Also, he notes that small airports generally do not have gift shops or other options that large airports do to allow people to mail prohibited items back to themselves, so numbers of items there may be higher.

Harmon said no real difference exists between training for screeners at different sizes of airports or in the amount of time they take to check bags and people.

"Security is consistent from airport to airport," she said. "What varies is the travel habits of passengers from airport to airport."

Numbers of potential weapons surrendered also vary greatly.

Los Angeles International Airport confiscated the most, 718,685 total — about 4 percent of the nation's total by itself. (See accompanying charts.)

But LAX nabbed only 12.6 potential weapons per 1,000 originating passengers. The large-hub airport with the highest such rate — 24.1 potential weapons per 1,000 passengers — was Miami International.

Deseret Morning News graphicDNews graphicUnfriendly skiesRequires Adobe Acrobat.

But the rates at Miami and LAX trail far behind the small Greater Rockford airport in Illinois. It had a rate of 676 potential weapons per 1,000 originating passengers — the highest among U.S. airports with at least 1,000 passengers over the three-year period. In short, it reported more than one prohibited item for every two passengers.

The Deseret Morning News has a large chart available online (box chart at right) showing how many potential weapons — and what types — were seized at the 445 airports nationwide that reported confiscating at least one prohibited item during the three years examined. It also shows rates per passenger.


Despite confiscating 16 million prohibited items nationally in the three years, Harmon said the TSA initiated only 13,756 civil cases to seek fines against violators.

That means only one of about every 1,163 people who surrendered prohibited items faced civil penalties from TSA.

However, that does not count additional criminal charges that local police may have filed. Harmon said TSA does not have information about how many such cases may have been pursued nationally.

Locally, Barbara Gann, spokeswoman for the Salt Lake City Department of Airports, said city police made 61 arrests in that period of people trying to smuggle dangerous items on board. (That is about one arrest for every 3,100 items surrendered at Salt Lake International, and an arrest about every 2 1/2 weeks.)

Gann said only 12 of those arrested were taken to jail, while 49 were cited and released.

Morris added that locally, "when people are arrested, it's generally because they tried to artfully conceal something."

Harmon listed some of the more unusual, artfully concealed items that TSA agents have found nationally: a sword in a walking stick, a loaded gun in a teddy bear, a gun in a container that looked like a book, and a lipstick tube concealing a 3-inch knife blade.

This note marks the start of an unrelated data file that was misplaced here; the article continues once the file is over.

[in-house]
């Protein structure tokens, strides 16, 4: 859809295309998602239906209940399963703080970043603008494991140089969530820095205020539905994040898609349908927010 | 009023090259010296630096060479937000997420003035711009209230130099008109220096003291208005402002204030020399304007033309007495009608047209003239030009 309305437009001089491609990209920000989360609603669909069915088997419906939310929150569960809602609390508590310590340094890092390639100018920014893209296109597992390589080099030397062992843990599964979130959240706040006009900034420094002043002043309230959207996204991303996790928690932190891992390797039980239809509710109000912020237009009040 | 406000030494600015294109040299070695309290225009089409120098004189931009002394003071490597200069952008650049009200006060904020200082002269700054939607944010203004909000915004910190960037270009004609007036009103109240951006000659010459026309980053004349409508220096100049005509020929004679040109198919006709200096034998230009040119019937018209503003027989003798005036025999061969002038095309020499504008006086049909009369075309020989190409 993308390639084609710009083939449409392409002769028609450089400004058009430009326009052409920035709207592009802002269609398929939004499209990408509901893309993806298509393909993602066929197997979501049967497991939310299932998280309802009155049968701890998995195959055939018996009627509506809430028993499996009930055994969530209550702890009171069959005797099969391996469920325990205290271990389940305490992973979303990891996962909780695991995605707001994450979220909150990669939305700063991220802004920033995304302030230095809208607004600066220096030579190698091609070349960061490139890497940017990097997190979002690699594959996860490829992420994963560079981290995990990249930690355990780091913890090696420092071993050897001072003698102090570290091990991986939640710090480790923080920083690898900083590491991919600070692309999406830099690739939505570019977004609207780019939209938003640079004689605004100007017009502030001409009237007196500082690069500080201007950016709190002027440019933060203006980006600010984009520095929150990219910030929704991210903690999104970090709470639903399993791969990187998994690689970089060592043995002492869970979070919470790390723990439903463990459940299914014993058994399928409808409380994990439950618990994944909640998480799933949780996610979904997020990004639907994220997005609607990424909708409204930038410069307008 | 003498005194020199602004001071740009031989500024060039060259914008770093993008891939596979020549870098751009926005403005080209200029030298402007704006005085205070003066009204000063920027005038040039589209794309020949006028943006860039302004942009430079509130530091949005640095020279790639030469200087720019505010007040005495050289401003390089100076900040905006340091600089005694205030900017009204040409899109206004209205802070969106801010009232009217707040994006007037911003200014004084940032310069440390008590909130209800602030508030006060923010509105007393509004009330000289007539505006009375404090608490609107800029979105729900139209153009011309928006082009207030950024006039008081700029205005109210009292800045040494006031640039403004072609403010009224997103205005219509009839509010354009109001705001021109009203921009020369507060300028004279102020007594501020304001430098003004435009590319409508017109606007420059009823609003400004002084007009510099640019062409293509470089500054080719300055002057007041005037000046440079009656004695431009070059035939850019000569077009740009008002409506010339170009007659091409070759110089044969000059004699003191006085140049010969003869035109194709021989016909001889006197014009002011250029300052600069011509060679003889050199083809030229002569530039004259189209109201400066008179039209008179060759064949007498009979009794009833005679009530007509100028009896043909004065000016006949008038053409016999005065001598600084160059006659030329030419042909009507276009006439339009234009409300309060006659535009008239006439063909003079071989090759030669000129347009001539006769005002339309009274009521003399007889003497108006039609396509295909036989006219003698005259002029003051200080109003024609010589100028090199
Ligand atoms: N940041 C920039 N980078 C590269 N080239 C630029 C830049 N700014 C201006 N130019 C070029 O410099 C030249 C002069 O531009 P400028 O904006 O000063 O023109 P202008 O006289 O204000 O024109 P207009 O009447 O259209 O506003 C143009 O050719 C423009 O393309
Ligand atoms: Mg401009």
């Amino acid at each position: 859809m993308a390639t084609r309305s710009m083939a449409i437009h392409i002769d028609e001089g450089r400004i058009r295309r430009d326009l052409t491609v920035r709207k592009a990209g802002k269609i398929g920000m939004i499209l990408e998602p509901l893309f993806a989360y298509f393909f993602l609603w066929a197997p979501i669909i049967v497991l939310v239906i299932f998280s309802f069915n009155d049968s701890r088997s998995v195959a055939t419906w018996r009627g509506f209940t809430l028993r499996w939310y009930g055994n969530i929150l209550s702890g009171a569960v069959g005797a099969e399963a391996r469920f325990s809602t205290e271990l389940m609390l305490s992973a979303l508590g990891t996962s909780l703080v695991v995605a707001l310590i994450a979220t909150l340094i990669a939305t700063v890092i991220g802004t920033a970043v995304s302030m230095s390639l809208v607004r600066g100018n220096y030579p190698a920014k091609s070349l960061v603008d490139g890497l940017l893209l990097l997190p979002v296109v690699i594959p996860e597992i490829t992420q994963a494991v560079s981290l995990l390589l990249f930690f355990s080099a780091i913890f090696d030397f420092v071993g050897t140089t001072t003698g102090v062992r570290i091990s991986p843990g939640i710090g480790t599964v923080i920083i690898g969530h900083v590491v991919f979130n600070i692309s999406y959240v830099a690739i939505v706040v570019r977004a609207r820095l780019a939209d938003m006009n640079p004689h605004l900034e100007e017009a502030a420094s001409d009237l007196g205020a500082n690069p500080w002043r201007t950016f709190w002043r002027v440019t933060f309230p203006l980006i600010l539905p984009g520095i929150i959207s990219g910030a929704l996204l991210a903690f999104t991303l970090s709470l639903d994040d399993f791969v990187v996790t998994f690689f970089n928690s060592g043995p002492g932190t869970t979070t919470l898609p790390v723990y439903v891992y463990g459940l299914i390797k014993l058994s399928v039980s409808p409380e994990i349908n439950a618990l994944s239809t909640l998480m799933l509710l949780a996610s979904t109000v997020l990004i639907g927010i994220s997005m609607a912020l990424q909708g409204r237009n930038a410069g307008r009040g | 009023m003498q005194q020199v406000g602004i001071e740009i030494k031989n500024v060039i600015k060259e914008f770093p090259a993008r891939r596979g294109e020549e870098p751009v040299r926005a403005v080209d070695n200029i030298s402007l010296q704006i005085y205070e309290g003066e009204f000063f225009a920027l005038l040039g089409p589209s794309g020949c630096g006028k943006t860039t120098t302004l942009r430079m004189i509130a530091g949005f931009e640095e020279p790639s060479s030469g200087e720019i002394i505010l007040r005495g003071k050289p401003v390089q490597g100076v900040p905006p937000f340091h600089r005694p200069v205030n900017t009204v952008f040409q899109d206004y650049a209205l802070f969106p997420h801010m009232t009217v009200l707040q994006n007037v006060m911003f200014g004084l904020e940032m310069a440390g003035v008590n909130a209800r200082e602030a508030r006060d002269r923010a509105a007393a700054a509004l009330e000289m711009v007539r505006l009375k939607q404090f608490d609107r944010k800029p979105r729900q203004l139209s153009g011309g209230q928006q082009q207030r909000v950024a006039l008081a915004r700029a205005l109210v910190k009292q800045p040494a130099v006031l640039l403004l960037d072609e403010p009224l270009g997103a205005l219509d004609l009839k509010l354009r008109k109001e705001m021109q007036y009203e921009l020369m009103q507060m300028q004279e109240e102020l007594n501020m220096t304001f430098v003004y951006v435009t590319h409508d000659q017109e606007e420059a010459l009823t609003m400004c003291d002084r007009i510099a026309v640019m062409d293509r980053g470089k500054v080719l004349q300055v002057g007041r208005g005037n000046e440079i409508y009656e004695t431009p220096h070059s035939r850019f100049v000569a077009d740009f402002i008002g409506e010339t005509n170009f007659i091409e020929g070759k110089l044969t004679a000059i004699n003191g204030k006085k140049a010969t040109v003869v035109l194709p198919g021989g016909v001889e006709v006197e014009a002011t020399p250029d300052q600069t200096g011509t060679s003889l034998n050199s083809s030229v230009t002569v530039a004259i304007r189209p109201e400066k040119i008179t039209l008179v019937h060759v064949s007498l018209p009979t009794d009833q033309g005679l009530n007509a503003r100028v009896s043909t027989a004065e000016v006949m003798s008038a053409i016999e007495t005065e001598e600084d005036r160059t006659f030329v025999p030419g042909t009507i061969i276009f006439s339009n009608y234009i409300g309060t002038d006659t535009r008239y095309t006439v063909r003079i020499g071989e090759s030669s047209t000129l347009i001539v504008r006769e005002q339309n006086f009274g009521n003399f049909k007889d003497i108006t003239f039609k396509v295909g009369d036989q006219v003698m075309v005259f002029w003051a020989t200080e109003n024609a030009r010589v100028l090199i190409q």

Morris also said that if people bring some very dangerous items, they will be fined whether it was an accident or not. "If they bring something like a knife with a blade longer than 3 inches" — Salt Lake International found nearly 4,000 of them in three years — "they could be fined between $100 and $500 whether it is intentional or not."

In a time of so much concern about terrorism — which began when terrorists hijacked planes and crashed them into the World Trade Center and the Pentagon — rates of items surrendered are still increasing.

The number of items reported surrendered grew from 6.2 million in 2003 to 7.1 million in 2004.

The rate of potential weapons found per 1,000 originating passengers also increased from 11 in 2003 to more than 12 last year.

Morris says that is disappointing because TSA has been "preaching the same thing for years" about what can and cannot be taken onboard, but people may not be listening.

At Salt Lake International, placards warn about what is acceptable, as do video messages and even exhibits of banned items. Still, people end up surrendering an average of 164 banned items there each day.

Morris said the most common mistake people make "is they just don't take time to stop and think through what they are carrying" and what is allowed or dangerous.

Harmon said, for example, "Just this past week, someone brought a bottle of tequila that was shaped like a revolver. Someone else brought a 10-pound rock. Someone brought a full can of gasoline for a car that was out of gas at their destination airport."

Morris said, "You would be amazed at how many people just always carry pocketknives with them and don't think about it before trying to go through security."

Of note, when items are confiscated at Salt Lake International, Morris said security officers store them in a locked area and make a daily inventory. Once a week, the General Services Administration collects them. Most are destroyed, but some are recycled, Morris said.

Many such items nationally have found their way to eBay online auctions recently, which has advertised sets of knives, scissors and tools confiscated at airports.

Harmon says the TSA encourages people to check www.tsa.gov for lists of what items are and are not allowed, or to call it toll free at 1-866-289-9673.

Among items that are banned from carry-on luggage are metal scissors with pointed tips, box cutters, knives of any length, baseball bats, bows and arrows, golf clubs, ski poles, ammunition, fireworks, axes, hammers, drills, screwdrivers, mace spray, realistic replicas of weapons, lighters and strike-anywhere matches.

Among items that are allowed in carry-on luggage are: corkscrews, cigar cutters, eyeglass repair tools, knitting needles and crochet hooks, round-bladed butter knives, nail files, safety razors, scissors with blunt tips and tweezers.

Data notes

Some caveats are needed with the data.

The TSA provided information about confiscated items on several hundred pages of paper and not in electronic form. Because the Deseret Morning News had to then enter the data itself into computer spreadsheets for analysis, that increased the chance for error (although it tried to double-check data as it was entered).

The TSA, at the request of the Deseret Morning News, reviewed summaries of its resulting spreadsheets for accuracy.

TSA officials had told the Deseret Morning News that if it wanted the data electronically, which would have reduced the likelihood of errors, it likely would have had to wait for more than a year to allow TSA to review every cell of data in spreadsheets to ensure they did not contain hidden information it did not feel should be released.

But, ironically, it offered to make the printed data available immediately. Entering the data and then analyzing it required many weeks.